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Anna Seale

Professor Anna Seale joined Warwick Medical School in 2021. We caught up with her to find out about her career in public health and why she thinks education in this area is so important.

What’s your background in public health? Why did you decide to pursue a career in this area?

I trained in medicine, and specialised initially in paediatrics. I then developed research interests in neonatal infection, working in Kenya, and realised my passion was improving health at a population level.

Following my time in Kenya, I completed clinical training in public health, including time in local government and health protection teams. I then continued my interest in international health and moved to Ethiopia to set up a new research programme, to investigate the causes of death in children and newborns in a very high mortality setting.

Following this, I led a research programme developing multi-disciplinary research projects on outbreaks of infectious diseases in low-resource settings. With the onset of Covid-19 , I seconded to the Joint Biosecurity Centre at the Department of Health and Social Care, where I led an interdisciplinary team to provide public health analytics on disease prevalence, health care, vaccine impact and variants.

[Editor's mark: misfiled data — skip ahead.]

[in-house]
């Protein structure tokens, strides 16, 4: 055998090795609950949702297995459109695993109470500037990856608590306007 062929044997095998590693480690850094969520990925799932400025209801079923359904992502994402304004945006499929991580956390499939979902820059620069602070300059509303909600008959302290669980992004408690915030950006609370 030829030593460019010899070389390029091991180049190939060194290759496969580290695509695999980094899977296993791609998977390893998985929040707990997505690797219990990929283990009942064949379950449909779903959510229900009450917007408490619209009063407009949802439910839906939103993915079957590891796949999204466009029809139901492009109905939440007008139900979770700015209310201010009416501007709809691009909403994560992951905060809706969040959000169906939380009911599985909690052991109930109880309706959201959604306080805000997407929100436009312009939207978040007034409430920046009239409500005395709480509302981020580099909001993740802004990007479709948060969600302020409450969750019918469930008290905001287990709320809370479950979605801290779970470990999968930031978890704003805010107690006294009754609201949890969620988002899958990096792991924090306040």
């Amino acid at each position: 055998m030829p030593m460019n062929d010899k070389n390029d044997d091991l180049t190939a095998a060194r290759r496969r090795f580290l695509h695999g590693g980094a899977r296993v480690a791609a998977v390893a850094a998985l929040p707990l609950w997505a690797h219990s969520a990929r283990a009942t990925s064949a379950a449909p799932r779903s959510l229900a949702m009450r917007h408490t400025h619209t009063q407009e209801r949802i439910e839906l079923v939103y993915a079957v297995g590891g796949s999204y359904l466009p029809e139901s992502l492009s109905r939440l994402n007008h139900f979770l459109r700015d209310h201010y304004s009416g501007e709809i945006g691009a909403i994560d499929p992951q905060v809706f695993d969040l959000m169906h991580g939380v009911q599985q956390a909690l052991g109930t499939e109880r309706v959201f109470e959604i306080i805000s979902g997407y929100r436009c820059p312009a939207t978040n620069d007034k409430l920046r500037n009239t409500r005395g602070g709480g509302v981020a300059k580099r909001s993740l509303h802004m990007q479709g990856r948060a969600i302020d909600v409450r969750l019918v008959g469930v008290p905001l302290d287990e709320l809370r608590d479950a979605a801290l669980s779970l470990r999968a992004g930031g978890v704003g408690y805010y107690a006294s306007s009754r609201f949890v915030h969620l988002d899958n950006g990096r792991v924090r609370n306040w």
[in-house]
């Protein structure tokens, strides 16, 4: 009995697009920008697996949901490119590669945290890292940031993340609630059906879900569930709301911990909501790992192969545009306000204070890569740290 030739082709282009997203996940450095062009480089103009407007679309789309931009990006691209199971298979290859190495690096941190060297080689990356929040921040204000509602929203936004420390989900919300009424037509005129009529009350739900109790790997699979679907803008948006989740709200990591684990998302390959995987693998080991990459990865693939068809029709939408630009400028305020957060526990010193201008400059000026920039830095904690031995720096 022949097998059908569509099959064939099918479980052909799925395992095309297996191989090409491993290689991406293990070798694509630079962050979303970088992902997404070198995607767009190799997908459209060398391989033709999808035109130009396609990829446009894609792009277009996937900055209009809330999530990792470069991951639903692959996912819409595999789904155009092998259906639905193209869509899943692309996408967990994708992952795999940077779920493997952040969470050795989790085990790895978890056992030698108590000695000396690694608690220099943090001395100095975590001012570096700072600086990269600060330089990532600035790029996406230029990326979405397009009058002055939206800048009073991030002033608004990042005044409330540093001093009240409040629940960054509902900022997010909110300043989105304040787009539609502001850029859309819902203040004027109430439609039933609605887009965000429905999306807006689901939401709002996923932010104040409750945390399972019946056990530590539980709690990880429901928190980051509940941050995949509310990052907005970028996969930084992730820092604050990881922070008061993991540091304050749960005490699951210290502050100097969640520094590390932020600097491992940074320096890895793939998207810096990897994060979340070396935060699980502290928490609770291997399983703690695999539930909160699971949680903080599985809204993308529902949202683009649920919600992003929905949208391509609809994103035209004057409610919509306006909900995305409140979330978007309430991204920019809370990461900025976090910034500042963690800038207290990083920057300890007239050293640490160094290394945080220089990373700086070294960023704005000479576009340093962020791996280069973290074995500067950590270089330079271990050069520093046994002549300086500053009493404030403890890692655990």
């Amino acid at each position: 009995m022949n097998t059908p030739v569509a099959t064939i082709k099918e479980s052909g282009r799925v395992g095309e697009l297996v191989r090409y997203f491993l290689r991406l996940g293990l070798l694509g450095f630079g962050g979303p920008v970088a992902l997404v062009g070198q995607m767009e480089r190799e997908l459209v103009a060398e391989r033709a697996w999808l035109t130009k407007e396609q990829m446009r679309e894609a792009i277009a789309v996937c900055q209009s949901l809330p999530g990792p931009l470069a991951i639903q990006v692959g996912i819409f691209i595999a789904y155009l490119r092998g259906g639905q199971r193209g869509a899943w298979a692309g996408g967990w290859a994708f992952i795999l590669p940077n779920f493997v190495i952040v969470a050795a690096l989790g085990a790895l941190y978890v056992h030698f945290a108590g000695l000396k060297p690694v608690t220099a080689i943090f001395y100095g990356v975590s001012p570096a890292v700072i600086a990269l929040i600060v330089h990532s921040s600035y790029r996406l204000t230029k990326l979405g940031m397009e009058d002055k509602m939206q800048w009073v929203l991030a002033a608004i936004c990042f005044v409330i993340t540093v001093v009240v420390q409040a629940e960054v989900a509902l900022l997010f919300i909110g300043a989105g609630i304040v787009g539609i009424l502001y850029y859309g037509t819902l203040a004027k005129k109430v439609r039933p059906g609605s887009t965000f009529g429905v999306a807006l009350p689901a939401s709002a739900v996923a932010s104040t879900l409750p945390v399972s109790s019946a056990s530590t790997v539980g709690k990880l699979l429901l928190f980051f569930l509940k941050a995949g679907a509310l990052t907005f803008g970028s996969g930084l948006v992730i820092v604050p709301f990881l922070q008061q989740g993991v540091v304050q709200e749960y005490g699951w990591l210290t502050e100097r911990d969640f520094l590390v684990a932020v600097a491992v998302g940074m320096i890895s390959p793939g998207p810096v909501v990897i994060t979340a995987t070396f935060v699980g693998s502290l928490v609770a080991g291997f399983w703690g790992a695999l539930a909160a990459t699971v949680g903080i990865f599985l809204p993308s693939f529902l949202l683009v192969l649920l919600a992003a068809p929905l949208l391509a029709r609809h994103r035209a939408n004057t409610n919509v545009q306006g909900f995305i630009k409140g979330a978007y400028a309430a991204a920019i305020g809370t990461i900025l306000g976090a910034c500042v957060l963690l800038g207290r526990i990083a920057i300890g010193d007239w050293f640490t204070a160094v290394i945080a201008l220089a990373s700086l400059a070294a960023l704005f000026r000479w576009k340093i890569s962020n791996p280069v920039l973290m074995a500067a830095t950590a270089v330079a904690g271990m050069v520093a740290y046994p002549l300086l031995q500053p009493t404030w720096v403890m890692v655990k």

What is your role now? What’s your involvement in the course?

I am Professor of Public Health at Warwick Medical School and I am supporting the development of the new Institute for Global Pandemic Planning. I continue to work part-time at the UK Health Security Agency as a scientific advisor for data, analytics, and surveillance. I supervise students on the MPH course.

What do you think is particularly exciting about the MPH at Warwick?

Studying the MPH in Warwick gives you the opportunity to understand public health from different perspectives, and to choose to develop areas of interest, including researching an area of your own. This is a great opportunity to think about a question important to you to answer, and to answer it – developing many skills in the process.

In your opinion what are the key public health issues facing the world today? How can the MPH help address these?

Covid-19 has highlighted the risk of infectious diseases worldwide, but it has also shone a light on inequalities in health, which exist in both communicable and non-communicable disease, internationally, nationally and within communities. The challenge, for the MPH and for academics and public health practitioners, is to understand these challenges and to work with others widely and effectively in order to support interventions to address them.

Why is public health education important?

Health and wellbeing are critical to all of us. Education on public health supports the deep learning needed to understand population health, including critically appraising risks to health, as well as potential interventions, and how these can be tested, implemented and evaluated.